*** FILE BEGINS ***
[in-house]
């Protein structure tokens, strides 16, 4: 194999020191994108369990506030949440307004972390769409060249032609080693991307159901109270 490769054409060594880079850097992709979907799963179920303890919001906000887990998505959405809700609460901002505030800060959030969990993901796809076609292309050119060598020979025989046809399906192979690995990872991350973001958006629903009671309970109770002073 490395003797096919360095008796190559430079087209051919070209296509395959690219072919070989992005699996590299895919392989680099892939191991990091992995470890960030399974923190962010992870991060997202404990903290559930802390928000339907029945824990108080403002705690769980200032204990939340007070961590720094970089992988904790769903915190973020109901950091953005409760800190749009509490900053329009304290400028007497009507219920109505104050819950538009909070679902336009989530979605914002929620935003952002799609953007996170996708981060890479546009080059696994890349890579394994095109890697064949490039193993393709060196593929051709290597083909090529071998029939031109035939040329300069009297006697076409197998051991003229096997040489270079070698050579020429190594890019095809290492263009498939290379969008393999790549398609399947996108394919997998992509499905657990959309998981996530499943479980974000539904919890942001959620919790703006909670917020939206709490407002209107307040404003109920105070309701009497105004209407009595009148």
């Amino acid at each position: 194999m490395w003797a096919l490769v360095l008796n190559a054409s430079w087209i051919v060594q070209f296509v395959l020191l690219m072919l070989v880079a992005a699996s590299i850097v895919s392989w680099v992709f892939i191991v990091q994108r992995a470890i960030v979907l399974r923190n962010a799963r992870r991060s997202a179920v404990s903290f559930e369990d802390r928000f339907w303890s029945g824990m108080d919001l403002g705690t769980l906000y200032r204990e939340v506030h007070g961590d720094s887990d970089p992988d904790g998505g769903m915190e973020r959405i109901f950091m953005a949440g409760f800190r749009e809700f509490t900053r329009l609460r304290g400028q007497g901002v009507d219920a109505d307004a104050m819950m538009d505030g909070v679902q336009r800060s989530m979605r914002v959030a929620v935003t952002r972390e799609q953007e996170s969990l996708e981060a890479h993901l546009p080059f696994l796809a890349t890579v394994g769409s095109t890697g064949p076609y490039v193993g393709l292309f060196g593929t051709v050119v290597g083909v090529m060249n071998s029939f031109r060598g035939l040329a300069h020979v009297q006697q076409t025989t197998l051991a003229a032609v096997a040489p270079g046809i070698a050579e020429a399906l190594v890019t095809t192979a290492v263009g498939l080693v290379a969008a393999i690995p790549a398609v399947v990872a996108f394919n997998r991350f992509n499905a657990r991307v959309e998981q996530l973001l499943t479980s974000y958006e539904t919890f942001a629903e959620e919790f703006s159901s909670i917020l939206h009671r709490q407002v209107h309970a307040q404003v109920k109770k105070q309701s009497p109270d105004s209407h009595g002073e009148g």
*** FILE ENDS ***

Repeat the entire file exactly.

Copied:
[in-house]
């Protein structure tokens, strides 16, 4: 194999020191994108369990506030949440307004972390769409060249032609080693991307159901109270 490769054409060594880079850097992709979907799963179920303890919001906000887990998505959405809700609460901002505030800060959030969990993901796809076609292309050119060598020979025989046809399906192979690995990872991350973001958006629903009671309970109770002073 490395003797096919360095008796190559430079087209051919070209296509395959690219072919070989992005699996590299895919392989680099892939191991990091992995470890960030399974923190962010992870991060997202404990903290559930802390928000339907029945824990108080403002705690769980200032204990939340007070961590720094970089992988904790769903915190973020109901950091953005409760800190749009509490900053329009304290400028007497009507219920109505104050819950538009909070679902336009989530979605914002929620935003952002799609953007996170996708981060890479546009080059696994890349890579394994095109890697064949490039193993393709060196593929051709290597083909090529071998029939031109035939040329300069009297006697076409197998051991003229096997040489270079070698050579020429190594890019095809290492263009498939290379969008393999790549398609399947996108394919997998992509499905657990959309998981996530499943479980974000539904919890942001959620919790703006909670917020939206709490407002209107307040404003109920105070309701009497105004209407009595009148």
């Amino acid at each position: 194999m490395w003797a096919l490769v360095l008796n190559a054409s430079w087209i051919v060594q070209f296509v395959l020191l690219m072919l070989v880079a992005a699996s590299i850097v895919s392989w680099v992709f892939i191991v990091q994108r992995a470890i960030v979907l399974r923190n962010a799963r992870r991060s997202a179920v404990s903290f559930e369990d802390r928000f339907w303890s029945g824990m108080d919001l403002g705690t769980l906000y200032r204990e939340v506030h007070g961590d720094s887990d970089p992988d904790g998505g769903m915190e973020r959405i109901f950091m953005a949440g409760f800190r749009e809700f509490t900053r329009l609460r304290g400028q007497g901002v009507d219920a109505d307004a104050m819950m538009d505030g909070v679902q336009r800060s989530m979605r914002v959030a929620v935003t952002r972390e799609q953007e996170s969990l996708e981060a890479h993901l546009p080059f696994l796809a890349t890579v394994g769409s095109t890697g064949p076609y490039v193993g393709l292309f060196g593929t051709v050119v290597g083909v090529m060249n071998s029939f031109r060598g035939l040329a300069h020979v009297q006697q076409t025989t197998l051991a003229a032609v096997a040489p270079g046809i070698a050579e020429a399906l190594v890019t095809t192979a290492v263009g498939l080693v290379a969008a393999i690995p790549a398609v399947v990872a996108f394919n997998r991350f992509n499905a657990r991307v959309e998981q996530l973001l499943t479980s974000y958006e539904t919890f942001a629903e959620e919790f703006s159901s909670i917020l939206h009671r709490q407002v209107h309970a307040q404003v109920k109770k105070q309701s009497p109270d105004s209407h009595g002073e009148g």